btw, not judging because I have one of those testing relationships with my MIL and something like that would irk me because, she is a bit manipulative and there is an ulterior motive for many things she does.

However, if the same gesture came from my StepMIL and FIL (who are lovely) I would see the kindness for what it was.

posieparker Mon 22-Jun-09 17:23:31

It's not her place though is it?
My MIL bought my husband his 30th birthday cake and a bath robe, when I had told her that I was making a cake and had ordered a robe.

wonderingwondering Mon 22-Jun-09 17:26:39

No meemars, I'd be put out if it were my parents too, I'd probably feel able to be a bit more open about it though!

I actually have a very good relationship with my ILs, I'm extremely fond of them and they are quite involved with our children - more so than my parents (they are a lot younger and more energetic than my parents). But that has been a hard-won relationship in some ways. When we were first married their instinct was to try to help us out. But it was a bit too much, and the end result is that we felt stifled and a bit patronised.

So over the years we've worked things out in a way that we are all happy with. But generally, I do think there is, nowadays, a tendency for parents and IL's to try to 'help' a bit too much, and I think that 'kindness' actually creates dependence. But I digress...

Bathsheba Mon 22-Jun-09 17:29:07

Its something I've had to some extent - my MIL has a couple of times brought birthday cakes to the girls' birthday parties...

Which again is a toughie - she wasn;t conciously being malicious, she was doing something to be just was something that "stood on my toes" and upset me a lot at the time - I tend to infer implications ("Did she not think I'd have got her a cake..." or "Is my cake not good enough") when I actually know that she wouldn;t be thinking like that...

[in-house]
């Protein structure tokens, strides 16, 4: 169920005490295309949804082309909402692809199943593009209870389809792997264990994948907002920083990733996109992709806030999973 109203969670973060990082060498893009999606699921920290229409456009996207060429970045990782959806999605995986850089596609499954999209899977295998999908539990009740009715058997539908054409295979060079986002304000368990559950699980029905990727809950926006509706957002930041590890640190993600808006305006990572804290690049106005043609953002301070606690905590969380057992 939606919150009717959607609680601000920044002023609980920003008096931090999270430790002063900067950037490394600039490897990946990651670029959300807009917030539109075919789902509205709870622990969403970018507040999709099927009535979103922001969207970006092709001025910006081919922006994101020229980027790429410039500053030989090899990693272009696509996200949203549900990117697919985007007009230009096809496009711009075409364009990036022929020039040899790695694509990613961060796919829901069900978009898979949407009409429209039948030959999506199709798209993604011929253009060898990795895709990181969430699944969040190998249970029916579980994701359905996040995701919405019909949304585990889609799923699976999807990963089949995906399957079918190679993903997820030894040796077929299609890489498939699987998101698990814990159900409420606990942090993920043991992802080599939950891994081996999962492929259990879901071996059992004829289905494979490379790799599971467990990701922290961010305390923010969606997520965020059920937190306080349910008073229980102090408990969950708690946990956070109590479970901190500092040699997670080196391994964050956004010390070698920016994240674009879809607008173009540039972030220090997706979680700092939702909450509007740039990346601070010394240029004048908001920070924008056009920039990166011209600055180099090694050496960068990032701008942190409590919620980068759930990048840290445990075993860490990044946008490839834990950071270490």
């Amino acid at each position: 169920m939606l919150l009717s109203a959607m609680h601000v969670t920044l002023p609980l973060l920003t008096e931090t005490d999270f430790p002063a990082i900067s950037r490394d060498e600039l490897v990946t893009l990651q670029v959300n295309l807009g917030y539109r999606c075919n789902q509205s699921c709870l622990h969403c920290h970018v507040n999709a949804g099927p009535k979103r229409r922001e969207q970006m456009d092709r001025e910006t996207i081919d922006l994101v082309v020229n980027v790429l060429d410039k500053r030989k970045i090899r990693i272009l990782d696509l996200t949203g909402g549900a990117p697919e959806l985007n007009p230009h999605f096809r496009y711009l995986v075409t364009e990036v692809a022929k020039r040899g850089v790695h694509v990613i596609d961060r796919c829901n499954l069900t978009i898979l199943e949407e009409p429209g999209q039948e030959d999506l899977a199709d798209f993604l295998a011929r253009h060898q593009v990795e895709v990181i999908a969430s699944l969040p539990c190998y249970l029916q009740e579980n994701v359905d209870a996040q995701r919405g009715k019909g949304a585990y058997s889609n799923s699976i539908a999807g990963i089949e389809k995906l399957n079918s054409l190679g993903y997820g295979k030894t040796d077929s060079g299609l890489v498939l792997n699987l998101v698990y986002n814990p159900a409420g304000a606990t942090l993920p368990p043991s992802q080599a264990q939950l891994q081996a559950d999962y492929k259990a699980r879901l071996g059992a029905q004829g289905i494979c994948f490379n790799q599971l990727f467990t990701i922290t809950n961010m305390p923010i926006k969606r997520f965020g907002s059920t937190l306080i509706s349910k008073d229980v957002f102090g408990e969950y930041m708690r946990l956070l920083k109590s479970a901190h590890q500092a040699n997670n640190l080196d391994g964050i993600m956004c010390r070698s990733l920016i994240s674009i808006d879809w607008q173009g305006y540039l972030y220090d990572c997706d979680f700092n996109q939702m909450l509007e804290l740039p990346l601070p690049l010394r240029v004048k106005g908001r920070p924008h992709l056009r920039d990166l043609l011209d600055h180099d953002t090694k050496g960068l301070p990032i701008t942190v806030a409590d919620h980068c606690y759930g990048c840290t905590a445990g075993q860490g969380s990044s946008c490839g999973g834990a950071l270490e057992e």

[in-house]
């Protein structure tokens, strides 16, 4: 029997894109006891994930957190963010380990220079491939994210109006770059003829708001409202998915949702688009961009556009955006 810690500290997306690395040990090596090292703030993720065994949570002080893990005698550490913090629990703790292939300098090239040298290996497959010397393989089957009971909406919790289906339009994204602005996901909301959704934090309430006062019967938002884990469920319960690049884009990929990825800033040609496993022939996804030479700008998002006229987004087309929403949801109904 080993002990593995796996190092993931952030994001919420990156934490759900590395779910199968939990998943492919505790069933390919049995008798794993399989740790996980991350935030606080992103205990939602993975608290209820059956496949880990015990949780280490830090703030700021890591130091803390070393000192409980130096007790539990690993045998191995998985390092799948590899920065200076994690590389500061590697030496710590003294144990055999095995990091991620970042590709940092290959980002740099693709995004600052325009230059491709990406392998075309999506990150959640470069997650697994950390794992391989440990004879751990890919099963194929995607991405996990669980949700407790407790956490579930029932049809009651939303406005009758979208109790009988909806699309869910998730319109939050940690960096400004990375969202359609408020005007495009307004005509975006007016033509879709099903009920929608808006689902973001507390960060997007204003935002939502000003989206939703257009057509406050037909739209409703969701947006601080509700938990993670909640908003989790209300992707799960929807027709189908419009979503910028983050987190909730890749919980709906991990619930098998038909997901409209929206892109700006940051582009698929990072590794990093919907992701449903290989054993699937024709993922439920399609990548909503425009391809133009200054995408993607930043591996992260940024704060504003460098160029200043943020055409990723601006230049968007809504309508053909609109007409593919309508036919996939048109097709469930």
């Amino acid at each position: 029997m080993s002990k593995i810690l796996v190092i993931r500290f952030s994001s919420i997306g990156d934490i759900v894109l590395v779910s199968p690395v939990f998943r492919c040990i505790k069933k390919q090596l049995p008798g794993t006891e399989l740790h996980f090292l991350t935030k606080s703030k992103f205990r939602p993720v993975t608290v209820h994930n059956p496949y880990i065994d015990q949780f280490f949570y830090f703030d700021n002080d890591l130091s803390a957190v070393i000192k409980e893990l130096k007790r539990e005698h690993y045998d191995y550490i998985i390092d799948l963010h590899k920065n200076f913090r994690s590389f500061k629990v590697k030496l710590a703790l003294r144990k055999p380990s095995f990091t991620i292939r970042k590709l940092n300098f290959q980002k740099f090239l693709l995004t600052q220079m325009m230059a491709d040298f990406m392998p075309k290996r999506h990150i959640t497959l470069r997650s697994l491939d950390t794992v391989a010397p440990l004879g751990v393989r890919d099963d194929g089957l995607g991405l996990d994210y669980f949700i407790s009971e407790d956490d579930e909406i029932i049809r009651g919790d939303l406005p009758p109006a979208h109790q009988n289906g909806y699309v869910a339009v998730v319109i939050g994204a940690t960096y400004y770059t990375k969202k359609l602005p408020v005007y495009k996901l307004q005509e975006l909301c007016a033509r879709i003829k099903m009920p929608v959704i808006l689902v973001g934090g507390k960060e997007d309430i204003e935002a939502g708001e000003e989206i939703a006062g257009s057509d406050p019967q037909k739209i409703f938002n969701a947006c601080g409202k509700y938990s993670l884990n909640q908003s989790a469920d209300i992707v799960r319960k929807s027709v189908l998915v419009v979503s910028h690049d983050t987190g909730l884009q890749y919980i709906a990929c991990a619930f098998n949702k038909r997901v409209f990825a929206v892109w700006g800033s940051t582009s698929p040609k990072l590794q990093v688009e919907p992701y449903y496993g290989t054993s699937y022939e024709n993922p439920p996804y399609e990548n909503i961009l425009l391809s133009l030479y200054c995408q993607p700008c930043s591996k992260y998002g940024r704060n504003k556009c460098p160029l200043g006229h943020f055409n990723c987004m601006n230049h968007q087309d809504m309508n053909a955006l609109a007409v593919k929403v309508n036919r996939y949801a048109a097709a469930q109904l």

But it didn't stop it from annoying me a lot...

I always think that the best thing to do is look at her motivation - is she the type to do it to conciously undermine you, or is it mroe likely she was just wanting to make the day special for her DS?

meemarsgotabrandnewbump Mon 22-Jun-09 17:30:45

posie - your MIL was clearly making a point though, which was intended to undermine your gift.

It's hard to know from the OP whether to know this is the same thing. But on the surface it sounds fairly innocent.

ChippingIn Mon 22-Jun-09 17:33:03

YANBU - it's one thing if they want to send him something from them, it's quite another when they decide to send something from your DD.

It's not kind, it's control. It's inferring that the mother isn't up to the job, it's insulting.

Nahui Mon 22-Jun-09 17:36:12

Message withdrawn

burningupinspeed Mon 22-Jun-09 17:37:34

YABU. My mum wished me happy mother's day. I really doubt she did this to piss you off.

mayorquimby Mon 22-Jun-09 17:42:54

"My MIL bought my husband his 30th birthday cake and a bath robe, when I had told her that I was making a cake and had ordered a robe.

but that's completely different to what's happened to the OP.

WoTmania Mon 22-Jun-09 17:43:08

how strange.

LadyGlencoraPalliser Mon 22-Jun-09 17:43:10

But a parent wishing their child a happy mother's/father's day is fine. That's not the OP's complaint. It's doing it 'from' their grandchild that is irritating because it really isn't their place to do that. I would be annoyed, so YABU IMO OP!

LadyGlencoraPalliser Mon 22-Jun-09 17:43:30

I mean YANBU obv.

PavlovtheForgetfulCat Mon 22-Jun-09 17:46:28

I think its quite sweet actually. Perhaps its her way of recognising and being proud of her son's role as a father. People do odd things sometimes, but I like to believe that while some people are spiteful and have selfishness in their motives, there is usually a well meaning but badly expressed gesture involved.

janeite Mon 22-Jun-09 17:46:32

YABU - it is just an extra, not a suggestion that you haven't got him a gift from dd. I guess it's just her way of acknowledging how proud she is that her 'little boy' is now 'daddy' - not controlling at all: just a gesture.